Volunteers prepare food and drinks at a Bountiful Hearts meal at Harrison Church of the Nazarene. The free meal is served every third Saturday of the month at the church, and is one of three monthly Bountiful Hearts meals in Harrison. Sydney Murray/The Harrison Press
Bountiful Hearts feeds hungry, lonely
For about 15 years, volunteers with Bountiful Hearts have served meals to those in the Harrison Community who are hungry, in search of a home-cooked meal, or just looking for some friendship.
What started out as one meal, once a month, at the Harrison Community Center, has grown into three meals at three different churches.
Cathy Grimm helped begin a fourth Saturday meal about eight months ago at St. John the Baptist Church.
Grimm said she knew the Bountiful Hearts meal program would be a great community project to be a part of.
The meal at her church is organized by different groups, such as the Boy Scouts, Girl Scouts, or teachers at St. John School.
Eventually, Grimm said they would like to also see families partner together to provide the meal, which also features a food pantry sponsored by the Society of St. Vincent de Paul.
The church also offers carry-out service for people who can’t stay for the meal.
Along with feeding people, this program aims to empower them and help them get back on their feet if they need it, Grimm said.
She said they want to help people find the resources they need and she appreciates seeing everyone work together for the good of the community.
Christine Luca, who helped begin the first Saturday meal at the First Presbyterian Church of Harrison, said some attendees include elderly people, and families with small children.
She has developed relationships with attendees and said her primary goals are to fill bellies and show love, which too many people go without. She also attends the other two meals every month.
She said some of these people have had hard times and they are happy to take care of anyone.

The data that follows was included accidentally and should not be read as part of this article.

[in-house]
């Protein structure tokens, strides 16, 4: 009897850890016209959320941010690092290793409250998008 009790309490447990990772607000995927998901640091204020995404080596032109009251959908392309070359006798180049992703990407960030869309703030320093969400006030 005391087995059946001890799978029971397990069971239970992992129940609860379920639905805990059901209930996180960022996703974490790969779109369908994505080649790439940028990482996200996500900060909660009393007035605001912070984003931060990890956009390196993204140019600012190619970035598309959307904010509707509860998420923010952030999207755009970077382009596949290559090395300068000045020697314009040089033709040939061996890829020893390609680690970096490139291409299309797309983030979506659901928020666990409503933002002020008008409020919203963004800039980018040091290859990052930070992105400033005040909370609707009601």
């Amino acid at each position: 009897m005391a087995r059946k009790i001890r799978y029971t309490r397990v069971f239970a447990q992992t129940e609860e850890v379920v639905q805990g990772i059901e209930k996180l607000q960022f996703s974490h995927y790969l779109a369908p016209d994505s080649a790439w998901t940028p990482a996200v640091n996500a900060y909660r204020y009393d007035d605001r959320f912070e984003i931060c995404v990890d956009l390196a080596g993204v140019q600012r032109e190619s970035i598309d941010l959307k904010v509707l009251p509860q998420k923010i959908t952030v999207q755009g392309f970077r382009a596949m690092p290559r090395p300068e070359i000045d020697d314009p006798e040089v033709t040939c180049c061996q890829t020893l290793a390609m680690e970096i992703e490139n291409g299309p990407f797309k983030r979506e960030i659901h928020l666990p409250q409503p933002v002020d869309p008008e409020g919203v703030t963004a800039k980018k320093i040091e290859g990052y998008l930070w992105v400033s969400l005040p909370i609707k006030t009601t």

“We try to be a resource for them, as well,” said Luca. The meal at the Presbyterian Church also features personal care items for attendees.
Menu items at the meals vary between hots dogs and Cincinnati chili, to fried chicken and a turkey dinner during the holidays.
“I try to make it a home-cooked, healthy meal,” said Luca.
The Presbyterian Church also offers carry-out service, but Luca said they always encourage people to stay and eat.
“We’re always happy when they do,” said Luca.
On April 20, the menu at the Harrison Church of the Nazarene featured lasagna, Texas toast, salad, corn, and a variety of desserts.
The original Bountiful Hearts meal moved to the Nazarene Church after it could no longer take place at the Community Center.
The Nazarene Church allows meal volunteers to use their space, and volunteers come from many different congregations.
One volunteer at this meal includes Lin Wehmeyer, who was one of four people who helped begin the Bountiful Hearts meal program.
“I’ve always been interested in food ministries,” said Wehmeyer.
The meal at the Nazarene Church is now led by Cathy Jester, who first attended one of the meals with a friend.
Jester began volunteering at the meals, and then took over the one at the Nazarene Church after previous leadership stepped down.
This meal, which takes place on the third Saturday of the month, features a food and clothing pantry, as well as other items that people donate, such as toys and home decor.
The Southbound Express band also performs at this meal every month, and has been doing so since the meal first began.
The Nazarene Church meal, as well as the one at the Presbyterian Church, features delivery service for those who can’t physically make it to the meal.
Jester said, through these meals, they want to show God’s love. Each Bountiful Hearts meal takes place from 11 a.m. to 1 p.m.
“We want anybody to feel welcome,” said Grimm.